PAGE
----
MIT PI: Fikile Brushett, Department of Chemical Engineering
SkT PI: Keith Stevenson, Center for Energy Science and Technology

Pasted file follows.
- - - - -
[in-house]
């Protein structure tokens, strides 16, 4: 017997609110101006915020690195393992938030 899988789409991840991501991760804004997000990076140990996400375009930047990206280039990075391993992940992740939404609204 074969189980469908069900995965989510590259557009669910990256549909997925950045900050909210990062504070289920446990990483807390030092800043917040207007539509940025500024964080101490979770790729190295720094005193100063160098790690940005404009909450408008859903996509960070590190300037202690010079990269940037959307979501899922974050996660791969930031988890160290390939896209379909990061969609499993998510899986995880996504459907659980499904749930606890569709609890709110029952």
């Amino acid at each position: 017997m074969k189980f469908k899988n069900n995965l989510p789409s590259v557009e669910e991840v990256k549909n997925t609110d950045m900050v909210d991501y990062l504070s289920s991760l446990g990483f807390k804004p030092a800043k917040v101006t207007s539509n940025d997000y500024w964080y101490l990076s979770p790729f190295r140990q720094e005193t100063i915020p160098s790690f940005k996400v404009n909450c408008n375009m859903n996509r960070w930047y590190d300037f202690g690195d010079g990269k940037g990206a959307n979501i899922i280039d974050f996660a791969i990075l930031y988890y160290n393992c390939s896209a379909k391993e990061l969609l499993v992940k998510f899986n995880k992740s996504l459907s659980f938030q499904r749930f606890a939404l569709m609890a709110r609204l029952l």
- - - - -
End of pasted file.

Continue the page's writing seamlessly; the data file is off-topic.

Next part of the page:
Low cost high performance energy storage technology is needed to facilitate widespread deployment of intermittent renewable resources as well as to improve grid resiliency and flexibility. Redox flow batteries (RFBs) are particularly appealing due to their independent scaling of power and energy, long operational lifetimes, and simplified manufacturing. Further cost reductions are needed for ubiquitous adoption. The use of nonaqueous electrolytes and incorporation of solidstate boosters, either as flowable suspensions or in packed-bed tanks, offers a pathway to significantly greater energy densities than aqueous RFBs, greater durability than present-day nonaqueous organic RFBs, and more robust operation and easier maintenance than Li-ion batteries, all of which, reduce system costs. Building on our previous collaborative work developing freestanding low-resistance composite polymer-inorganic single-ion conductors for nonaqueous RFBs, we aim to develop charge-dense half-cells using low-cost inorganic solid-state boosters and low-to-moderate concentrations of redox shuttles to promote facile charge transfer at solidelectrolyte interfaces. This proposal combines state-of-the-art single particle electrochemistry, mathematical modeling and simulation of complex electroactive fluids, and electrochemical engineering of flow reactors to develop and advance new classes of flowable energy storage that blur traditional boundaries between flow and intercalation batteries. Successful implementation of this project will establish the foundational scientific and engineering knowledge needed to develop and commercialize disruptive RFB technologies to meet the emerging energy storage demands of future diversified energy networks.